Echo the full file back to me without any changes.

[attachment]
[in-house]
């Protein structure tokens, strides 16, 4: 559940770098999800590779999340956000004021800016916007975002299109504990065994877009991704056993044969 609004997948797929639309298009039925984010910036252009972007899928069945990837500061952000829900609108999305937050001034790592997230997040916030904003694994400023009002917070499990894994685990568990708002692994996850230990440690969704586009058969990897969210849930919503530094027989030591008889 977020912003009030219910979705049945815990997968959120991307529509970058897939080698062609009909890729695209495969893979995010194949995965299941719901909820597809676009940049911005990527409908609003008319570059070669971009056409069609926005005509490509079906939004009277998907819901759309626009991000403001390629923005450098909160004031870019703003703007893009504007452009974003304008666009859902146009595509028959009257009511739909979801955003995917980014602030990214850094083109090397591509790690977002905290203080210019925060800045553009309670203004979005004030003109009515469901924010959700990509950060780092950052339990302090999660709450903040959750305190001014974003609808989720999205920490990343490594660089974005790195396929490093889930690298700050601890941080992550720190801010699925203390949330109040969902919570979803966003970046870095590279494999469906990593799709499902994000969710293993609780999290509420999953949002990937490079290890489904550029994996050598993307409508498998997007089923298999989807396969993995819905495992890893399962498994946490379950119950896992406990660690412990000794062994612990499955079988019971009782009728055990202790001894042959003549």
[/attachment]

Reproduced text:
[in-house]
């Protein structure tokens, strides 16, 4: 559940770098999800590779999340956000004021800016916007975002299109504990065994877009991704056993044969 609004997948797929639309298009039925984010910036252009972007899928069945990837500061952000829900609108999305937050001034790592997230997040916030904003694994400023009002917070499990894994685990568990708002692994996850230990440690969704586009058969990897969210849930919503530094027989030591008889 977020912003009030219910979705049945815990997968959120991307529509970058897939080698062609009909890729695209495969893979995010194949995965299941719901909820597809676009940049911005990527409908609003008319570059070669971009056409069609926005005509490509079906939004009277998907819901759309626009991000403001390629923005450098909160004031870019703003703007893009504007452009974003304008666009859902146009595509028959009257009511739909979801955003995917980014602030990214850094083109090397591509790690977002905290203080210019925060800045553009309670203004979005004030003109009515469901924010959700990509950060780092950052339990302090999660709450903040959750305190001014974003609808989720999205920490990343490594660089974005790195396929490093889930690298700050601890941080992550720190801010699925203390949330109040969902919570979803966003970046870095590279494999469906990593799709499902994000969710293993609780999290509420999953949002990937490079290890489904550029994996050598993307409508498998997007089923298999989807396969993995819905495992890893399962498994946490379950119950896992406990660690412990000794062994612990499955079988019971009782009728055990202790001894042959003549």